Friday, September 23, 2022

The Rough and the Smooth (1959)

The Rough and the Smooth (AKA Portrait of a Sinner) is an almost entirely forgotten 1959 British melodrama. It was directed by Robert Siodmak, and that’s what is likely to attract most people’s attention to this film. Siodmak was a great director and an extraordinary visual stylist. He made several notable entries in the film noir cycle of the 40s as well as acclaimed thrillers such as The Spiral Staircase. He also directed the best of the 1940s Universal horror movies, Son of Dracula. So Siodmak’s name in the credits is usually an indication that a movie is going to be worth a look.

Michael Thompson (Tony Britton) is an archaeologist and he has a problem. He can’t find a cab. On this particular night cabs are totally unobtainable and he needs one badly, otherwise he’ll be in hot water with his fiancée Margaret (Natasha Perry).

Then he gets a lucky break. He goes into a pub for a drink and Ila Hansen (Nadja Tiller) agrees to let him share her cab. They don’t exactly hit it off but they’re only sharing a cab and at least it means Michael won’t be in too much trouble with Margaret.

Michael doesn’t seem to be all that excited about being engaged to Margaret. Her uncle is press magnate Lord Drewell (Donald Wolfit) and Lord Drewell has agreed to finance Michael’s next expedition (a hare-brained scheme to find Noah’s Ark). Margaret has it all arranged and that’s what bothers Michael. Margaret has Michael’s life all arranged. And both Margaret and Lord Drewell make him feel dependent. He doesn’t like that at all.

Then fate steps in. The following day he runs into Ila at the same pub. Of course it would be very foolish of Michael to start flirting with her. It would be even more foolish to invite her to dinner. It would be quite incredibly foolish to invite her back to his flat afterwards. But Michael does all these things. It’s clear that his intentions are far from innocent. He’s looking to get Ila into bed.

If you’re an ambitious archaeologist totally dependent on keeping in the good books with both your fiancée and her rich uncle then Ila is the sort of young lady you should avoid at all costs. She’s young, blonde, glamorous, very sexy and she’s European. Not the sort of girl you can explain away to a jealous fiancée.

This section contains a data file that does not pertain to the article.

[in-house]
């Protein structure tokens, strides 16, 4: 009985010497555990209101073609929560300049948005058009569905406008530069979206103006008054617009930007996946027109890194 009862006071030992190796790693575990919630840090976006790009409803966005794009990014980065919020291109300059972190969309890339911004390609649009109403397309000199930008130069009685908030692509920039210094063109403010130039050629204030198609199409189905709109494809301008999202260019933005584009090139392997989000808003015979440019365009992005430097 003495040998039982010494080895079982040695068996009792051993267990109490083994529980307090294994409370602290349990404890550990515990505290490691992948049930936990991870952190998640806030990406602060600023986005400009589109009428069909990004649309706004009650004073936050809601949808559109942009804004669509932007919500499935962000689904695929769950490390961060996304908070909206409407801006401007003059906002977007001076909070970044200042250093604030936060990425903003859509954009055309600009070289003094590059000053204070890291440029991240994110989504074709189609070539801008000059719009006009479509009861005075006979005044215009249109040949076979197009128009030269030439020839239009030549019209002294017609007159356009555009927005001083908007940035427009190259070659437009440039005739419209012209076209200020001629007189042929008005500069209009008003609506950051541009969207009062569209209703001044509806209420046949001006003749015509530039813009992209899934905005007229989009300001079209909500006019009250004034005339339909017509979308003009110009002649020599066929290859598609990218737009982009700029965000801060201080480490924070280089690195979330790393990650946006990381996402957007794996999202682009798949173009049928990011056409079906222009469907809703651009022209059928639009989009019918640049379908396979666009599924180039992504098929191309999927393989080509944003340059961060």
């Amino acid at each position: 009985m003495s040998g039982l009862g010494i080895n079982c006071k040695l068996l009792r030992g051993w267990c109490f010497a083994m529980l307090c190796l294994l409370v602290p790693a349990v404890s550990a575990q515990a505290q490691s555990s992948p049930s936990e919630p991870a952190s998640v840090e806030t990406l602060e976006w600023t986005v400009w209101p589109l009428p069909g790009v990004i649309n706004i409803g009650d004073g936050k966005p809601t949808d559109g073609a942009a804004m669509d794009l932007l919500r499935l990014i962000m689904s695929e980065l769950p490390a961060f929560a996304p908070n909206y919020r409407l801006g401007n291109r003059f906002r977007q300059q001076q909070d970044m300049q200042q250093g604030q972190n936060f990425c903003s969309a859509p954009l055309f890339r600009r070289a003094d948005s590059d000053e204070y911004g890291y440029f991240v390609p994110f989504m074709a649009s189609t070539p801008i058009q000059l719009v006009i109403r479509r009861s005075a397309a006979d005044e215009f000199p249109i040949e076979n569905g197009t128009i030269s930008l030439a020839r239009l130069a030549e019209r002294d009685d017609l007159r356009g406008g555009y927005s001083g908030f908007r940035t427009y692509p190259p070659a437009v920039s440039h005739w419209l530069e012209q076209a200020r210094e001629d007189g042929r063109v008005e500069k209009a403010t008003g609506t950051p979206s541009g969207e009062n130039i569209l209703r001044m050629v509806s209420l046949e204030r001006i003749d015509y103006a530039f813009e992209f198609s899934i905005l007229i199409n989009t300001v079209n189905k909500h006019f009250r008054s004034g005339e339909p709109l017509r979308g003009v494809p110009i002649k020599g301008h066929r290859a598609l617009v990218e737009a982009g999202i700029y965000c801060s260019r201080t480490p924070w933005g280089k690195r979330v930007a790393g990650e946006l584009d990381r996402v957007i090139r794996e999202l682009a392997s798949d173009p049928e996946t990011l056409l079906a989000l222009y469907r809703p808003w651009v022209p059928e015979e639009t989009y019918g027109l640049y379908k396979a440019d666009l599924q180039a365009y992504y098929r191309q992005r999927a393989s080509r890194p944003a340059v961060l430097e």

Which could be an immediate problem. At the worst possible moment Margaret arrives on his doorstep. She’s very drunk and very amorous. She insists on staying. She insists on staying the night. That could be awkward since Michael has Ila stashed away in his bedroom. And it’s obvious that Margaret does not intend to spend the night on the couch. She has the bedroom in mind. But it’s Ila who ends up sharing Michael’s bed.

Michael thinks he’s a pretty sophisticated guy. He has no idea what he’s getting into when he steps into Ila’s world. It’s a world of twisted sexuality and he simply had no idea that such things were possible.

The question is whether he can survive Ila’s world. Or find a way back to the familiar comfortable world he knew before he met her.

The acting is pretty decent. Tony Britton went on to have a reasonably successful career as a TV actor and he’s quite good here. He’s very smooth but with a touch of innocence.

Nadja Tiller makes a splendid femme fatale. She’s cool, calculating, sexy and dangerous and she makes Ila believable. She really is superb.

William Bendix is excellent as Reg. Reg is Ila’s friend. Michael is not quite sure exactly what kind of friend Reg is to Ila but he will find out.

This was promoted as a shockingly daring movie and by 1959 standards it really is. There’s plenty of what would at the time have been regarded as illicit sex.It’s obvious that Margaret is accustomed to spending the night at Michael’s flat even though they’re not married yet. In 1959 that would have been considered pretty daring but this movie goes much further. It takes us into a world of sexual perversity. Lots of men have hurt Ila. Not just emotionally but physically. Ila likes it when men hurt her. The more a man hurts her the more she likes it. Not many movies at the time would even have hinted at such things but The Rough and the Smooth is fairly open about it. And there’s more sexual perversity where that came from.

This movie was based on a novel by Robin Maugham (the nephew of W. Somerset Maugham). Robin Maugham was a big deal in the English literary world for decades although he now seems to be forgotten.

Siodmak doesn’t go overboard stylistically but it’s a well-crafted movie with plenty of atmosphere.

I have no doubt that if this movie ever gets a Blu-Ray release it will be marketed as a film noir. I guess it could at a stretch be described as a noir melodrama. It certainly has a classic femme fatale. And a protagonist who finds himself drawn into a world that he just cannot cope with.

The Rough and the Smooth is all about sex and the things that sex makes us do. It tries to deal with sexual subject matter in a grown-up way and it succeeds surprisingly well. It’s an unusual movie and it’s a pretty good movie as well. It’s definitely a much much better movie than its reputation would suggest. Most people seem to think of it as a lesser Siodmak film. It’s different from his earlier better known films but I don’t think that makes it a lesser effort. Highly recommended.

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